Saatchi’s Roberts Resigns After Flap Over Comments on Women

  • Declaration that debate on gender is ‘over’ prompted rebukes
  • Sign of growing power for Levy’s second-in-command Sadoun

Kevin Roberts resigned as executive chairman of Publicis Groupe SA’s Saatchi & Saatchi advertising agency, days after provoking an uproar by declaring the debate on gender diversity “is all over.”

The career of Roberts, one of the ad industry’s best-known and most powerful executives, unraveled quickly following comments published last Friday in an interview with Business Insider. In it, he said he doesn’t spend any time on gender issues at the agency, and suggested that some women weren’t interested in advancing in their careers.

Publicis Chairman Maurice Levy responded swiftly, placing Roberts on leave on Saturday and issuing a statement that his comments didn’t uphold the company’s policy of zero tolerance for behavior or commentary counter to the “spirit of Publicis Groupe and its celebration of difference.”

Roberts’s resignation was announced Wednesday in a statement from Paris-based Publicis.

“I have inadvertently embarrassed Saatchi & Saatchi and Publicis Groupe, two companies I love and have been devoted to for almost 20 years,” Roberts said in a statement. “My miscommunication on a number of points has caused upset and offense, and for this I am sorry,” Roberts said in a separate statement.

The 66-year-old Roberts resigned under pressure from Publicis, which sought to protect its business and avoid the harsh publicity that’s overtaken other ad firms in cases related to sexism, said a person familiar with the situation. He was due to retire next year.

A spokeswoman for Publicis declined to comment on Roberts’s departure beyond a statement.

Roberts is the latest in a series of top officials to leave Publicis in recent years, including David Kenny, former CEO of digital agency and Publicis acquisition Digitas; former chief operating officer Jean-Yves Naouri; and former head of the Publicis agency network Richard Pinder.

Though Roberts was set to retire, his accelerated departure consolidates the position of Publicis Communications CEO Arthur Sadoun, Levy’s second-in-command and the leading candidate to succeed him. Sadoun also weighed in on Saturday, after Levy had already commented, issuing his own memo to employees denouncing Roberts’s comments, which was distributed to news outlets.

“It’s remarkable that Sadoun stepped in so quickly” Pinder, U.K. and international CEO of Crispin Porter + Bogusky, said in a telephone interview. “He’s clearly gaining confidence by the minute.”

Emotional Connection

Roberts joined Saatchi in 1997 as chief executive officer, after earlier roles at Gillette Co., P&G and PepsiCo Inc. He moved to Publicis with the agency’s 2000 acquisition. Roberts burnished his standing as a thought leader with a 2004 book, “Lovemarks,” in which he advocated moving beyond branding and trying to establish an emotional connection with the customer. His ideas were credited with prompting JC Penney Co. to switch a $430 million advertising account to Saatchi & Saatchi in 2006.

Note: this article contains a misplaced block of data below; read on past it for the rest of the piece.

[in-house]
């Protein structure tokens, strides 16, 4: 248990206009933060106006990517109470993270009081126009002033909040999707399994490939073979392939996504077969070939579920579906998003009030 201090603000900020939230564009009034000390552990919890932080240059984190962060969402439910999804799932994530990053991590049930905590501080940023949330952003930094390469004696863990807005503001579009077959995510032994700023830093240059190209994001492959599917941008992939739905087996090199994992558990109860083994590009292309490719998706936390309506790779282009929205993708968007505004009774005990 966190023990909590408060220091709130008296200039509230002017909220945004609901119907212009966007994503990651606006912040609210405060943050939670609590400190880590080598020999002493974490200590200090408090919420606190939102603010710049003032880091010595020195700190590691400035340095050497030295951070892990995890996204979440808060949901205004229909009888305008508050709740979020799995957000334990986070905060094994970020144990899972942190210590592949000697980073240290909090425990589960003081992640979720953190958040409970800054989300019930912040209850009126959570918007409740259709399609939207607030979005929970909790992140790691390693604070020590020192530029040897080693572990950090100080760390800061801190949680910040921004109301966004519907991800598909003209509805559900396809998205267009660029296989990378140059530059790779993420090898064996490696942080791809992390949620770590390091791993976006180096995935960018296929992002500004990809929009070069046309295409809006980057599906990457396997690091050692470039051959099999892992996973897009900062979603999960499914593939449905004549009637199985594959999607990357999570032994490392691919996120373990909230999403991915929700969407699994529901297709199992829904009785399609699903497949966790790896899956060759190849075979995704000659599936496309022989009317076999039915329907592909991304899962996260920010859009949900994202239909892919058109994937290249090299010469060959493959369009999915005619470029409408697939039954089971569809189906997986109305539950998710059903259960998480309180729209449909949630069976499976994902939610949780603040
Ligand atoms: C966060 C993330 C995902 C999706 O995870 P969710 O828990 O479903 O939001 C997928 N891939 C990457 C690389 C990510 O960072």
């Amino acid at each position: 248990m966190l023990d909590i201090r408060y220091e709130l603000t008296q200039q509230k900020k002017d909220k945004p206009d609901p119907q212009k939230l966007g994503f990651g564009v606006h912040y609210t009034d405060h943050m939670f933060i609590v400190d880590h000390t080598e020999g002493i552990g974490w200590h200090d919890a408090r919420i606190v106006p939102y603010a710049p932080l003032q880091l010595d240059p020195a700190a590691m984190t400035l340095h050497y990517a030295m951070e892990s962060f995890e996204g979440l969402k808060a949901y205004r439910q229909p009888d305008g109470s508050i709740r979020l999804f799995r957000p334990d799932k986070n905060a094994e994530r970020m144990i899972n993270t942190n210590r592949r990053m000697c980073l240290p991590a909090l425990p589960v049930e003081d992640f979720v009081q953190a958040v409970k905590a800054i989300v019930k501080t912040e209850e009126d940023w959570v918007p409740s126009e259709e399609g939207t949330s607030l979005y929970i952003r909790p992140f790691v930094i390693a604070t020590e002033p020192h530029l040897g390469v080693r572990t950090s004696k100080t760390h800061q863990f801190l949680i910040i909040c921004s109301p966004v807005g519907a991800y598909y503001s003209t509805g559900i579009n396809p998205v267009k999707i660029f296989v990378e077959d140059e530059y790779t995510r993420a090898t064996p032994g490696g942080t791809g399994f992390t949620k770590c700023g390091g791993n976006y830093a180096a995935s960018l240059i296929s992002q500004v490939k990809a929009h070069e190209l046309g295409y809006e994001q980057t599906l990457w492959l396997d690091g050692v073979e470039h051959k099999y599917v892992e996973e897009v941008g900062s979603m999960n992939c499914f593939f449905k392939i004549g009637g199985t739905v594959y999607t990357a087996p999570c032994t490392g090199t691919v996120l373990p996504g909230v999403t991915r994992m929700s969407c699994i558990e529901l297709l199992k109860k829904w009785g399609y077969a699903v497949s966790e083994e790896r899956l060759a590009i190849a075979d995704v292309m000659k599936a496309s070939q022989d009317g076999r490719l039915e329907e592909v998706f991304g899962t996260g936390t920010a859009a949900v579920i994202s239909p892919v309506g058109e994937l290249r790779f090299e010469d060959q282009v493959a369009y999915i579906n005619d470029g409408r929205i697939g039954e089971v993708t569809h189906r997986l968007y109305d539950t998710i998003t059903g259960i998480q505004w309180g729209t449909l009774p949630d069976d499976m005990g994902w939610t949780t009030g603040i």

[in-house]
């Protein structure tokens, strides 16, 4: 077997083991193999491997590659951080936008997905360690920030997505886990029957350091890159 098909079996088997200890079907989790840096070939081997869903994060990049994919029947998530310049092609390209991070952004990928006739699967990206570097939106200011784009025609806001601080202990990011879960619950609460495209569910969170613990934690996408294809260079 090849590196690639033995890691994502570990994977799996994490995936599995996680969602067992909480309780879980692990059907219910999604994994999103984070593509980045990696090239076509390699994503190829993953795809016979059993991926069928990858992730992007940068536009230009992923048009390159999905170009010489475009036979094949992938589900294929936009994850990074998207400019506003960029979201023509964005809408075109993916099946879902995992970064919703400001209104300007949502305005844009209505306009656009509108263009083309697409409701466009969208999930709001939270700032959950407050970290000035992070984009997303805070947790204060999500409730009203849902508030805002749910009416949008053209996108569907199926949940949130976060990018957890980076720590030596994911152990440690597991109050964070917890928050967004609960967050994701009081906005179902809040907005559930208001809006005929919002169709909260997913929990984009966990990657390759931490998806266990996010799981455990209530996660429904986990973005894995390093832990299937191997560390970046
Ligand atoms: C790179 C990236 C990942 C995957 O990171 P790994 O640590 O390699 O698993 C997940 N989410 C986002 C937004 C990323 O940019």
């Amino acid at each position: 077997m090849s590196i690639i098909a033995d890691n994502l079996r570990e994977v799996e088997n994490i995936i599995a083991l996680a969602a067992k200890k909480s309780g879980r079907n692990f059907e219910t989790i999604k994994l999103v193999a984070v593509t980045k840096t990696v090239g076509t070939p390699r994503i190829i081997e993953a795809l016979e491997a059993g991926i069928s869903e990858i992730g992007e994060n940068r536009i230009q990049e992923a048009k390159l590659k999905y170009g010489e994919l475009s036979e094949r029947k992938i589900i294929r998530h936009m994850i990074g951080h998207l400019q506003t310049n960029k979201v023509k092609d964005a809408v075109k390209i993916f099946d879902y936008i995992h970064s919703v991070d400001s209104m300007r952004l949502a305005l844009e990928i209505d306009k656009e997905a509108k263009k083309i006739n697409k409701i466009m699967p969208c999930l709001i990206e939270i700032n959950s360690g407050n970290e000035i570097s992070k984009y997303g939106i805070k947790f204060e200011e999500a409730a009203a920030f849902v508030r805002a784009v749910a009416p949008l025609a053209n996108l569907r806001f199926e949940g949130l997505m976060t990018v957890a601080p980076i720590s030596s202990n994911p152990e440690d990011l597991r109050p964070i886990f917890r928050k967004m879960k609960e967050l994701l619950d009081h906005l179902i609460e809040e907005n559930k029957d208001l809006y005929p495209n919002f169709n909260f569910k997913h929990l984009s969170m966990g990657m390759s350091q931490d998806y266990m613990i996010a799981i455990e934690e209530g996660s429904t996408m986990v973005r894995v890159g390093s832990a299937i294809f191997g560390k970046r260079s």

Saatchi’s client list in 2015 included Arby’s Restaurant, Coca-Cola Co., Deutsche Telekom AG, General Mills Inc., Toyota Motor Corp., Wal-Mart Stores Inc. and Mondelez International Inc.

In recent months, the ad industry has muddled through several incidents that raised questions about its attitudes toward women. In March, a female employee of Madison Avenue firm J. Walter Thompson filed a discrimination lawsuit accusing the agency’s CEO, Gustavo Martinez, of making racist and sexist comments. WPP Plc, JWT’s parent, stood by him initially, prompting a war of words between Publicis’s Levy and WPP CEO Martin Sorrell. Martinez resigned that month.

Roberts’s comments last week earned rebukes from people including the president of PepsiCo’s global beverage group, Brad Jakeman, who said it was “cheap and disappointing” that Roberts also criticized Cindy Gallop, a former top executive at ad agency Bartle Bogle Hegarty who is an outspoken advocate for women in advertising.

"Kevin’s resignation was inevitable,” said Daniele Fiandaca, an ad executive who co-founded London-based Token Man, an initiative aimed at helping men understand challenges women face in the industry. “This should force every CEO to review every aspect of their business and to start properly investing in real culture change."

In his statement, Roberts said the response to his comments contained “many powerful and passionate contributions on the changing nature of the workplace, the work we do, what success really looks like, and what companies must do to provide women and men the optimal frameworks in which to flourish.”

“New thinking, frameworks and measures are needed to make more rapid progress on diversity in all its forms,” Roberts said. “Hopefully, the focus on this serious and complex issue will gather momentum."

He steps down from his roles at Saatchi as well as Publicis head coach and a member of the parent’s management board, effective Sept. 1, ahead of a planned retirement date in May 2017. Roberts was the second-highest paid corporate officer at Publicis after Levy in 2015. His compensation was 3.06 million euros ($3.43 million) for 2015, compared with 3.92 million for Levy.

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